Thursday, May 28, 2020

Shipbuilding in the 1880s in America By Donna Schlachter

Shipbuilding and design hasn’t changed much throughout history. From the time of the first large water craft until now, a ship must be stable in the water, able to carry cargo, and cost-efficient to build and operate.

Earliest designs of flat-bottomed boats, suitable for calm waters and short trips on inland lakes,
Essex Ship yard
soon proved unstable on the ocean. Thus began the search for the best wood—surprisingly, the sturdy oak is too heavy and can’t bear sufficient cargo weight or endure rough oceans.

Perhaps not surprisingly, at least to those who study and follow Biblical teaching, is that cypress or gopher wood is much stronger and more flexible for open waters and heavy loads.

Next, realizing the need for stability on the ocean, keels were developed and redesigned according to the purpose of the ship. For those transporting passengers and perishable cargo, speed was of the essence, so sleek deep-v hulls for a faster and more smooth ride and large coal-fired engines were included in the new designs. With the advent of increased international trade, larger cargo ships had broader hulls, while racing schooners continued to employ sail power, medium-v hulls for more stability in open waters, augmented by backup gasoline motors.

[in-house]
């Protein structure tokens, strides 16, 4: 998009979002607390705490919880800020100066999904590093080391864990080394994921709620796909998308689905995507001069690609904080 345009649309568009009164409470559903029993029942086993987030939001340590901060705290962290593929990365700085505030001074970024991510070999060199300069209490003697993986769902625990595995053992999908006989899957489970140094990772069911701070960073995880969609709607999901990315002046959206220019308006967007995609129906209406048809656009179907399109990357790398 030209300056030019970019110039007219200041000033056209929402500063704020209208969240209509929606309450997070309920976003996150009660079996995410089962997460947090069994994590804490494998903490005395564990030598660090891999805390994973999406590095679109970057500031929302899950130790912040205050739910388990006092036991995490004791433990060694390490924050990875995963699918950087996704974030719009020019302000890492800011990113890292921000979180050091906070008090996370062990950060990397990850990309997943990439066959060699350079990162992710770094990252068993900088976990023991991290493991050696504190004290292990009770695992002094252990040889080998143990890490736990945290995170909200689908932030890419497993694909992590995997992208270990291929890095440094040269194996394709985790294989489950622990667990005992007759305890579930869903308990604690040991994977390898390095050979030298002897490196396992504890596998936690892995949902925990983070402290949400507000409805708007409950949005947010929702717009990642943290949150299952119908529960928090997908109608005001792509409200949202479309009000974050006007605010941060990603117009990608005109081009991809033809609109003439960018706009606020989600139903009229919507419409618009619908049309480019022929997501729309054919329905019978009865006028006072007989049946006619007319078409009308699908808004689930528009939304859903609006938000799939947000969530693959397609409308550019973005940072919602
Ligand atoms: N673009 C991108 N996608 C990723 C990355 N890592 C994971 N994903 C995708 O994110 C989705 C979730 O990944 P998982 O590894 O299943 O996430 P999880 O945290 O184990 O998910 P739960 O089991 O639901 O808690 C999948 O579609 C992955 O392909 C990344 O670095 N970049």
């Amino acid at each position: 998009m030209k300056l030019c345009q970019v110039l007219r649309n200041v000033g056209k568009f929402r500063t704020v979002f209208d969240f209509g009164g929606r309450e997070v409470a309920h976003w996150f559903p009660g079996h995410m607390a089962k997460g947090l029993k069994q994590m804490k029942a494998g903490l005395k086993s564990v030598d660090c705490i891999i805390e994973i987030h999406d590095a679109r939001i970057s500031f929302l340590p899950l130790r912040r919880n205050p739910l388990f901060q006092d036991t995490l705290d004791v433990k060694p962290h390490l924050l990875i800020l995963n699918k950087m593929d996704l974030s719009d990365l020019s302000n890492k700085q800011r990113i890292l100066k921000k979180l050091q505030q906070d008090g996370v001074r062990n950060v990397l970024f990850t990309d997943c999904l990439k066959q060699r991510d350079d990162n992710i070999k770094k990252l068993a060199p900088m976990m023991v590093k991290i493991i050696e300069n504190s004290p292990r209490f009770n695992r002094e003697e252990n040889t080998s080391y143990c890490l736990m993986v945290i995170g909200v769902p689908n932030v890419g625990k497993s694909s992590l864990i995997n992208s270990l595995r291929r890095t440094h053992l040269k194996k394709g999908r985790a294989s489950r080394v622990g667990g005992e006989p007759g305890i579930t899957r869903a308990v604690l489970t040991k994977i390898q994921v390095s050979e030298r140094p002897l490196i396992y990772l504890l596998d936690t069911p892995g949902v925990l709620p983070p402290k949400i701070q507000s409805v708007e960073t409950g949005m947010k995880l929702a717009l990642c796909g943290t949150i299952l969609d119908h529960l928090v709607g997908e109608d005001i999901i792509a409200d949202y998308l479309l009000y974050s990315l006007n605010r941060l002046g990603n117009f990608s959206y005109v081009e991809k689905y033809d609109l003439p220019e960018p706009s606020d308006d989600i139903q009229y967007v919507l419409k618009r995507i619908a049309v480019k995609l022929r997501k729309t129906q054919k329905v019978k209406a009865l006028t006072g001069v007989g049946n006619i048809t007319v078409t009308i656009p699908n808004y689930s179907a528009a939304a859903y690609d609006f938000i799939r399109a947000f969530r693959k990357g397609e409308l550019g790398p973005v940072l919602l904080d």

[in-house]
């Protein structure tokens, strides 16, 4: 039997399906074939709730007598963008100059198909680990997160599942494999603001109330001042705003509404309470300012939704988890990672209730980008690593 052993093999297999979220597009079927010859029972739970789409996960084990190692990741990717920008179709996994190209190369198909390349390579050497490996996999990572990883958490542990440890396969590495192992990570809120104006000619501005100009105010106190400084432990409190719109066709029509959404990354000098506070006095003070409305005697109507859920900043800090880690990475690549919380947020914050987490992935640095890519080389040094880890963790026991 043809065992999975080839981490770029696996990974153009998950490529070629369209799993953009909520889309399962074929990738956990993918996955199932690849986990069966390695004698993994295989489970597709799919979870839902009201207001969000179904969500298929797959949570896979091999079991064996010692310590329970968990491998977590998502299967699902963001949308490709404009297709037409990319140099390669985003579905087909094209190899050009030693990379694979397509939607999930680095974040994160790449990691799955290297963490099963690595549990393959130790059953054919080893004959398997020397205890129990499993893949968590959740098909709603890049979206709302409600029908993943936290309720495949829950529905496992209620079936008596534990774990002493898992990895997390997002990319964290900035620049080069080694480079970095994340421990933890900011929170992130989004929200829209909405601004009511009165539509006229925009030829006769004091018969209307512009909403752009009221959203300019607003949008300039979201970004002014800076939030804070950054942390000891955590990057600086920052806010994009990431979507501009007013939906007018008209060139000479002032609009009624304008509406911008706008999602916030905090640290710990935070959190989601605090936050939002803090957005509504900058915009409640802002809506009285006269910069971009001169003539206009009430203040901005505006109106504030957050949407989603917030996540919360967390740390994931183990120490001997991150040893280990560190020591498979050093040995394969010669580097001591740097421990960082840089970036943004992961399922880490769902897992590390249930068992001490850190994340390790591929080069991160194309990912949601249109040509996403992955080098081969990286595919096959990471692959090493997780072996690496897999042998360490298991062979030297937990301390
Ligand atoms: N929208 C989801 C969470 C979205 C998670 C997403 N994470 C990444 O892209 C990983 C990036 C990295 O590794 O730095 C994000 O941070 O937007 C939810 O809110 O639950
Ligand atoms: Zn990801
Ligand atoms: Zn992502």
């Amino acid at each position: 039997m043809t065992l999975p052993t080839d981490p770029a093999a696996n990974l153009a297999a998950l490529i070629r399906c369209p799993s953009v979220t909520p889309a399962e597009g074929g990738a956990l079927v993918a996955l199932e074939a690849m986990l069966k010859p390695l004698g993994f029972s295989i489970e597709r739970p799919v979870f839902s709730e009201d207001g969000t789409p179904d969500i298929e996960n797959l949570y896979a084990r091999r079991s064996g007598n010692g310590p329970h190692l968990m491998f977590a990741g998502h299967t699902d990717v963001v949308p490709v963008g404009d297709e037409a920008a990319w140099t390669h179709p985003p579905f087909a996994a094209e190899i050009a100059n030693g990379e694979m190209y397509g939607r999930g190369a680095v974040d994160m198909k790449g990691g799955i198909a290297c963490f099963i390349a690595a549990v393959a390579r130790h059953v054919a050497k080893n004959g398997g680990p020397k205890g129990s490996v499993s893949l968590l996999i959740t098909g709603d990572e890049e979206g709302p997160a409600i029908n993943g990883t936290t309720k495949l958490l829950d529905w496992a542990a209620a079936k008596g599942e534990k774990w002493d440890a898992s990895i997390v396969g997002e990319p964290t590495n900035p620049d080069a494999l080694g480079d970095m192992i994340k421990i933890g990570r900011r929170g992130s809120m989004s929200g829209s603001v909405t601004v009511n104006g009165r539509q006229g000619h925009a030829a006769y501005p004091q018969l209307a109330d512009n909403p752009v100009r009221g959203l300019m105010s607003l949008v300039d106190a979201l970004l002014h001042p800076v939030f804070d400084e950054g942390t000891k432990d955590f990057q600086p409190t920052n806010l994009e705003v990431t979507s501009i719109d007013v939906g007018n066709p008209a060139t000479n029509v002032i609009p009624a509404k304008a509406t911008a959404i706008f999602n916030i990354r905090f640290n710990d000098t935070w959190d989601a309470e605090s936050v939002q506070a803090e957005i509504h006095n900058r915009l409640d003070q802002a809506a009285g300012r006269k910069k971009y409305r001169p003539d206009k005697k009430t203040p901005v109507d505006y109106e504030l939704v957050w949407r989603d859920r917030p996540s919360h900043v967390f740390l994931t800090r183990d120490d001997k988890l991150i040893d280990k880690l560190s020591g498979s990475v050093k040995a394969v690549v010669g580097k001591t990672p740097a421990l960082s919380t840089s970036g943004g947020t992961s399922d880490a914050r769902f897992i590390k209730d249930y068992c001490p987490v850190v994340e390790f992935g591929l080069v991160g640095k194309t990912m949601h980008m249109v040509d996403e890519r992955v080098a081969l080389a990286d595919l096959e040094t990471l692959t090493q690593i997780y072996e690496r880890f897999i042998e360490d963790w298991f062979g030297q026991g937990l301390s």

USS Suzanne
Massachusetts was a well-known shipbuilding area for several reasons, including its protected harbors and bays, as well as the trees required to build the ships. Not only were shipbuilders and designers employed, but also those other trades such as sail makers, rope makers, and suppliers known as chandlers.